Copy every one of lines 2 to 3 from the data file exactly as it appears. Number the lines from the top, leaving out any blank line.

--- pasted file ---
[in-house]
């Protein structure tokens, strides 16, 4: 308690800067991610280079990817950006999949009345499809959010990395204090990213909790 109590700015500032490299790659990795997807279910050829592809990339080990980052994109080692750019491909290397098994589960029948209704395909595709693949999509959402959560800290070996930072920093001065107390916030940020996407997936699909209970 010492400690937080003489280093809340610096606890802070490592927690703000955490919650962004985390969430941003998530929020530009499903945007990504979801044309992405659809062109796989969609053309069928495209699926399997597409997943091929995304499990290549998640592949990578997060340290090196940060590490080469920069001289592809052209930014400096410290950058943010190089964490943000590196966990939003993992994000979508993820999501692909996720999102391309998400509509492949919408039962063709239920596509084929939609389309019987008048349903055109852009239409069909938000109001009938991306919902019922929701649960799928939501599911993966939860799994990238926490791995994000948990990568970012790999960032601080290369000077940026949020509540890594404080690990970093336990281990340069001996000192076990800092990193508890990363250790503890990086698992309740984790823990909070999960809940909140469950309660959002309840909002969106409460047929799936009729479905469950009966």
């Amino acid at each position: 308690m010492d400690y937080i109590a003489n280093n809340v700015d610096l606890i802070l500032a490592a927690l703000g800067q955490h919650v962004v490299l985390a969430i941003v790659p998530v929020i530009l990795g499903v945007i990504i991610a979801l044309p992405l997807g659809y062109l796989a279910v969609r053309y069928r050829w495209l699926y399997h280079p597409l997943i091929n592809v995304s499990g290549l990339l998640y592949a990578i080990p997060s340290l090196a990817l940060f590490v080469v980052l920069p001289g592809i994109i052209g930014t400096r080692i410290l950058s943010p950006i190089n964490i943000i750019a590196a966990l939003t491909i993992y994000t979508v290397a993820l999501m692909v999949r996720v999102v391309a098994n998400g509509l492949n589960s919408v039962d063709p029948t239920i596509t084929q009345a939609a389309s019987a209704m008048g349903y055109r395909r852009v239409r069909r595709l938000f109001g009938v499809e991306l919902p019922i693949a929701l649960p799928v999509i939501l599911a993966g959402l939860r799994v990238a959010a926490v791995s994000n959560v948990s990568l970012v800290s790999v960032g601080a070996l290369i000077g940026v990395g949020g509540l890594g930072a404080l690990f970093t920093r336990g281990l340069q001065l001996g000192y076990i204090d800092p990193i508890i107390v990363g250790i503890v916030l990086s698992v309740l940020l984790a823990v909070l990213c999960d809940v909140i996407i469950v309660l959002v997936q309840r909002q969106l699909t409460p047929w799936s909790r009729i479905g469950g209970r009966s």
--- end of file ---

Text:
């Protein structure tokens, strides 16, 4: 308690800067991610280079990817950006999949009345499809959010990395204090990213909790 109590700015500032490299790659990795997807279910050829592809990339080990980052994109080692750019491909290397098994589960029948209704395909595709693949999509959402959560800290070996930072920093001065107390916030940020996407997936699909209970 010492400690937080003489280093809340610096606890802070490592927690703000955490919650962004985390969430941003998530929020530009499903945007990504979801044309992405659809062109796989969609053309069928495209699926399997597409997943091929995304499990290549998640592949990578997060340290090196940060590490080469920069001289592809052209930014400096410290950058943010190089964490943000590196966990939003993992994000979508993820999501692909996720999102391309998400509509492949919408039962063709239920596509084929939609389309019987008048349903055109852009239409069909938000109001009938991306919902019922929701649960799928939501599911993966939860799994990238926490791995994000948990990568970012790999960032601080290369000077940026949020509540890594404080690990970093336990281990340069001996000192076990800092990193508890990363250790503890990086698992309740984790823990909070999960809940909140469950309660959002309840909002969106409460047929799936009729479905469950009966």
């Amino acid at each position: 308690m010492d400690y937080i109590a003489n280093n809340v700015d610096l606890i802070l500032a490592a927690l703000g800067q955490h919650v962004v490299l985390a969430i941003v790659p998530v929020i530009l990795g499903v945007i990504i991610a979801l044309p992405l997807g659809y062109l796989a279910v969609r053309y069928r050829w495209l699926y399997h280079p597409l997943i091929n592809v995304s499990g290549l990339l998640y592949a990578i080990p997060s340290l090196a990817l940060f590490v080469v980052l920069p001289g592809i994109i052209g930014t400096r080692i410290l950058s943010p950006i190089n964490i943000i750019a590196a966990l939003t491909i993992y994000t979508v290397a993820l999501m692909v999949r996720v999102v391309a098994n998400g509509l492949n589960s919408v039962d063709p029948t239920i596509t084929q009345a939609a389309s019987a209704m008048g349903y055109r395909r852009v239409r069909r595709l938000f109001g009938v499809e991306l919902p019922i693949a929701l649960p799928v999509i939501l599911a993966g959402l939860r799994v990238a959010a926490v791995s994000n959560v948990s990568l970012v800290s790999v960032g601080a070996l290369i000077g940026v990395g949020g509540l890594g930072a404080l690990f970093t920093r336990g281990l340069q001065l001996g000192y076990i204090d800092p990193i508890i107390v990363g250790i503890v916030l990086s698992v309740l940020l984790a823990v909070l990213c999960d809940v909140i996407i469950v309660l959002v997936q309840r909002q969106l699909t409460p047929w799936s909790r009729i479905g469950g209970r009966s």